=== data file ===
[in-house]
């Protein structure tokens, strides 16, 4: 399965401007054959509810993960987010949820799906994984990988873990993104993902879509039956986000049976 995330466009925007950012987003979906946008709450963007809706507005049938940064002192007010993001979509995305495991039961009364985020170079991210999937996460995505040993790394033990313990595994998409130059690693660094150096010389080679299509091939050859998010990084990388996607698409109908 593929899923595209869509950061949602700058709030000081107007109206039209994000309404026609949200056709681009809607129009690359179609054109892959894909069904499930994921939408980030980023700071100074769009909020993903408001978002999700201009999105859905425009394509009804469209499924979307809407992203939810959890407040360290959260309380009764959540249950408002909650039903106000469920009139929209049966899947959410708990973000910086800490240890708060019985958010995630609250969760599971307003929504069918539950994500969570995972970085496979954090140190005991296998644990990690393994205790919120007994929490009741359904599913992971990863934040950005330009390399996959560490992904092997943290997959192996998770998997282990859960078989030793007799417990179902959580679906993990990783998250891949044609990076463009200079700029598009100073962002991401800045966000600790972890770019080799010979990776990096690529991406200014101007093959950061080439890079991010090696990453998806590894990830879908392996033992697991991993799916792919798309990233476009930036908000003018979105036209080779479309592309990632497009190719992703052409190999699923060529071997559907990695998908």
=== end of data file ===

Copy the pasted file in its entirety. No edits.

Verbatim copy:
[in-house]
């Protein structure tokens, strides 16, 4: 399965401007054959509810993960987010949820799906994984990988873990993104993902879509039956986000049976 995330466009925007950012987003979906946008709450963007809706507005049938940064002192007010993001979509995305495991039961009364985020170079991210999937996460995505040993790394033990313990595994998409130059690693660094150096010389080679299509091939050859998010990084990388996607698409109908 593929899923595209869509950061949602700058709030000081107007109206039209994000309404026609949200056709681009809607129009690359179609054109892959894909069904499930994921939408980030980023700071100074769009909020993903408001978002999700201009999105859905425009394509009804469209499924979307809407992203939810959890407040360290959260309380009764959540249950408002909650039903106000469920009139929209049966899947959410708990973000910086800490240890708060019985958010995630609250969760599971307003929504069918539950994500969570995972970085496979954090140190005991296998644990990690393994205790919120007994929490009741359904599913992971990863934040950005330009390399996959560490992904092997943290997959192996998770998997282990859960078989030793007799417990179902959580679906993990990783998250891949044609990076463009200079700029598009100073962002991401800045966000600790972890770019080799010979990776990096690529991406200014101007093959950061080439890079991010090696990453998806590894990830879908392996033992697991991993799916792919798309990233476009930036908000003018979105036209080779479309592309990632497009190719992703052409190999699923060529071997559907990695998908």